And so when we look at a lack of product innovation, this comes down to the drug delivery system itself, and a lack of innovation around those respiratory drug delivery systems, but also the types of biometric data that are required for a clinician and a care team to respond proactively, to drive down those avoidable acute events. And so we’ll talk about what we are doing at CRF Health and Cohero Health to really optimize this.
So going a bit deeper into compliance and the challenges around it, again going into 80% or great compliance being therapeutically optimal, oftentimes patients end up relying upon their rescue medication, which can lead to broncho-dilator resistance and so forth. So if we can drive and sustain behaviour change around their daily therapies, this has been shown extensively in the literature to drive better outcomes and drive down these high avoidable costs in the form of emergency room visits and in-patient stays.
So then if we look at the data to support treatment decisions, if we look at refractive asthma for example, we’re really at the point of care as a clinician trying to triangulate whether a patient is taking their therapy correctly, but then also connect that to how they’re responding to their medication. So these two critical components again in connecting proper techniques but also proper daily compliance, and then connecting that to the pharmacoefficacy, so whether the patient is responding to that particular therapy. And so currently, a lot of this is really quite subjective, so relying on patient self reports, but also quite manual in nature, outdated technologies that are not digitized and integrated into the clinical workflow.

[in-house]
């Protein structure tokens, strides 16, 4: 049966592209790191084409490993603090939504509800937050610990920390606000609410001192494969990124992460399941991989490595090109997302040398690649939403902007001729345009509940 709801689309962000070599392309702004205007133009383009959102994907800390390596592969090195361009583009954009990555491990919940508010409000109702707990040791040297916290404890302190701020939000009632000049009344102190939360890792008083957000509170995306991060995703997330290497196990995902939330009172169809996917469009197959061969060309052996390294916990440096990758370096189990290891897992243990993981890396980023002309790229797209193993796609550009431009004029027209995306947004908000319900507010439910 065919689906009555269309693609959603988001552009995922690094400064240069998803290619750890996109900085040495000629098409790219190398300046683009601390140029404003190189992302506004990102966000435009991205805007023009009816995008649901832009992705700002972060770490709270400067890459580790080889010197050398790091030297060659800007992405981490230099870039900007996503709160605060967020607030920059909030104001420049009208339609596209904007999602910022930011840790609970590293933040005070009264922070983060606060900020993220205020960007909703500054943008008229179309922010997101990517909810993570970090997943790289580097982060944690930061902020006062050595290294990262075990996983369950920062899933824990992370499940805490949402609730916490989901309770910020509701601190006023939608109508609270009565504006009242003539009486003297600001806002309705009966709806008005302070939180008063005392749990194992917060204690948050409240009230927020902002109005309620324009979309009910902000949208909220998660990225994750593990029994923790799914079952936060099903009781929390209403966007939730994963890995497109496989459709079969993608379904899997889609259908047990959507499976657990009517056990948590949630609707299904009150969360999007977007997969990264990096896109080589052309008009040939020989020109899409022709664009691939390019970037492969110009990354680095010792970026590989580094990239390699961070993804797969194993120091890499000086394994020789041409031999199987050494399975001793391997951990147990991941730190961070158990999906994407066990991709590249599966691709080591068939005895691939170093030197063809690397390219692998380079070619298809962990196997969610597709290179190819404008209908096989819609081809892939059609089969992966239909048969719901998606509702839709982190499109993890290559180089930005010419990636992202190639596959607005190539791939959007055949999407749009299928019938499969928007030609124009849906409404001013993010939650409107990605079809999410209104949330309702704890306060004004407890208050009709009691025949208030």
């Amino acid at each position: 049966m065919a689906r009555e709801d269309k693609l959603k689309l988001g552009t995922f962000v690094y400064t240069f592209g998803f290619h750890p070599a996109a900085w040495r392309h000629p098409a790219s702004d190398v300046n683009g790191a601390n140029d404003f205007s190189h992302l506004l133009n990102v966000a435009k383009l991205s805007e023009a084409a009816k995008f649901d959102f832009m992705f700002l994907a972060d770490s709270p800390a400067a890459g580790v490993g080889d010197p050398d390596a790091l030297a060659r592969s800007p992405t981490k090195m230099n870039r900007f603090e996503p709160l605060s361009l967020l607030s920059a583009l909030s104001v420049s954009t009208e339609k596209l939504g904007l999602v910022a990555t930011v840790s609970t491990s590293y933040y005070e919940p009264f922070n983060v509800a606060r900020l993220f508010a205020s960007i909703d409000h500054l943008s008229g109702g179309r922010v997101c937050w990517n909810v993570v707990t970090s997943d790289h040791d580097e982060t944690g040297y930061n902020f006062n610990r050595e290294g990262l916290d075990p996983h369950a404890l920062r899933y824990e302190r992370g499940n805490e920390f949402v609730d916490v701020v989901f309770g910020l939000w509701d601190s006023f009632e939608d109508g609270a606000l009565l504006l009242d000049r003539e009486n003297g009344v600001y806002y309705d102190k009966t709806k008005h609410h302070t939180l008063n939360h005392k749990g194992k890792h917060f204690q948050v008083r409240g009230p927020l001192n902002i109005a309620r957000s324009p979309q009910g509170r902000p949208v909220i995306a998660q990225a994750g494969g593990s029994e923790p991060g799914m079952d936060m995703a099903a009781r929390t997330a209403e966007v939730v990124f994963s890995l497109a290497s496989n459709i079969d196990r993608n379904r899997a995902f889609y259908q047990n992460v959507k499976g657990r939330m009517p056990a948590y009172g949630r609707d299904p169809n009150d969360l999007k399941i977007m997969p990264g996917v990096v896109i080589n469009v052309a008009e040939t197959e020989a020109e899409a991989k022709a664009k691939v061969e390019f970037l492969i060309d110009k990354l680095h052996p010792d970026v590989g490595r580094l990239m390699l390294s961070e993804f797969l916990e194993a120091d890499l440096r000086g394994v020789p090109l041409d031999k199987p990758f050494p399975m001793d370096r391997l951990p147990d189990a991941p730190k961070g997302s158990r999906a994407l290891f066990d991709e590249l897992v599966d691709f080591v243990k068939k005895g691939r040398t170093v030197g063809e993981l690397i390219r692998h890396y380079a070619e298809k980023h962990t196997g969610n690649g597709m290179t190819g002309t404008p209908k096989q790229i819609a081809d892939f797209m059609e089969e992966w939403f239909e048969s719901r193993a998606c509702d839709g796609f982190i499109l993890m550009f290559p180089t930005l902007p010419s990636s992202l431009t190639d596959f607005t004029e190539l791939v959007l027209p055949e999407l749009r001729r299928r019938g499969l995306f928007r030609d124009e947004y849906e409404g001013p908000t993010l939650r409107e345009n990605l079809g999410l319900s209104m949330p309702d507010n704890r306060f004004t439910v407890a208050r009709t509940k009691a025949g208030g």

So we’ll just give the current landscape in standard of care. So we look at—at left—their daily medication, rescue medication being that Ventolyn inhaler—top right. What we’ve found in several of our programs on the Cohero Health side, is that oftentimes in terms of basic patient education, patients don’t understand the difference between these two medications and can switch them. So we’ve done quite a lot to educate the patient in our application and on the physical form factor as well. And then going into their action plan, so it’s mandated that a patient should be given an asthma action plan and use this longitudinally. And we know that this is incredibly cumbersome, often very poorly adopted because it’s cumbersome and manual in nature. And there is a lot that we can do to make this incredibly automated and integrated for the patient and the provider that cares for them.
So shifting back over, Matt’s going to give a great overview to remote patient monitoring and how it fits within the telehealth ecosystem.